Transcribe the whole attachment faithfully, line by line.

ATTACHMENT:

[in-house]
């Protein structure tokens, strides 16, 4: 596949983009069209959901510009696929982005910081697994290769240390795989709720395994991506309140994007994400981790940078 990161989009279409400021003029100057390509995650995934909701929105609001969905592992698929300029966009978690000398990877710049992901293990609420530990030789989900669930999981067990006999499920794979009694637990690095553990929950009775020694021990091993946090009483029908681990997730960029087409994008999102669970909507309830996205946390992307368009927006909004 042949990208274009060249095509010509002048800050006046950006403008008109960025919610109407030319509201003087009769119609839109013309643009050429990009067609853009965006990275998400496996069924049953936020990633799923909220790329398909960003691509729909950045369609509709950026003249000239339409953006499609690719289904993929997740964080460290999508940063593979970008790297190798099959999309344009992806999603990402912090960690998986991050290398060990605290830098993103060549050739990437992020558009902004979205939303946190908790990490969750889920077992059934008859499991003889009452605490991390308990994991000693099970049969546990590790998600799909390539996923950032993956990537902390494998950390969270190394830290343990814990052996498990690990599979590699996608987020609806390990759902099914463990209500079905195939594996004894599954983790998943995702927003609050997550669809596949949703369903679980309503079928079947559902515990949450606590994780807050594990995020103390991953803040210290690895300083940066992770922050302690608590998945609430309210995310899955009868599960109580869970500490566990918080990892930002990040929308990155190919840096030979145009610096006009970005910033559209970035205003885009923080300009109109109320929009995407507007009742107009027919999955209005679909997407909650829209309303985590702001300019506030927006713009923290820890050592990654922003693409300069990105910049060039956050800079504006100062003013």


[in-house]
């Protein structure tokens, strides 16, 4: 596949983009069209959901510009696929982005910081697994290769240390795989709720395994991506309140994007994400981790940078 990161989009279409400021003029100057390509995650995934909701929105609001969905592992698929300029966009978690000398990877710049992901293990609420530990030789989900669930999981067990006999499920794979009694637990690095553990929950009775020694021990091993946090009483029908681990997730960029087409994008999102669970909507309830996205946390992307368009927006909004 042949990208274009060249095509010509002048800050006046950006403008008109960025919610109407030319509201003087009769119609839109013309643009050429990009067609853009965006990275998400496996069924049953936020990633799923909220790329398909960003691509729909950045369609509709950026003249000239339409953006499609690719289904993929997740964080460290999508940063593979970008790297190798099959999309344009992806999603990402912090960690998986991050290398060990605290830098993103060549050739990437992020558009902004979205939303946190908790990490969750889920077992059934008859499991003889009452605490991390308990994991000693099970049969546990590790998600799909390539996923950032993956990537902390494998950390969270190394830290343990814990052996498990690990599979590699996608987020609806390990759902099914463990209500079905195939594996004894599954983790998943995702927003609050997550669809596949949703369903679980309503079928079947559902515990949450606590994780807050594990995020103390991953803040210290690895300083940066992770922050302690608590998945609430309210995310899955009868599960109580869970500490566990918080990892930002990040929308990155190919840096030979145009610096006009970005910033559209970035205003885009923080300009109109109320929009995407507007009742107009027919999955209005679909997407909650829209309303985590702001300019506030927006713009923290820890050592990654922003693409300069990105910049060039956050800079504006100062003013």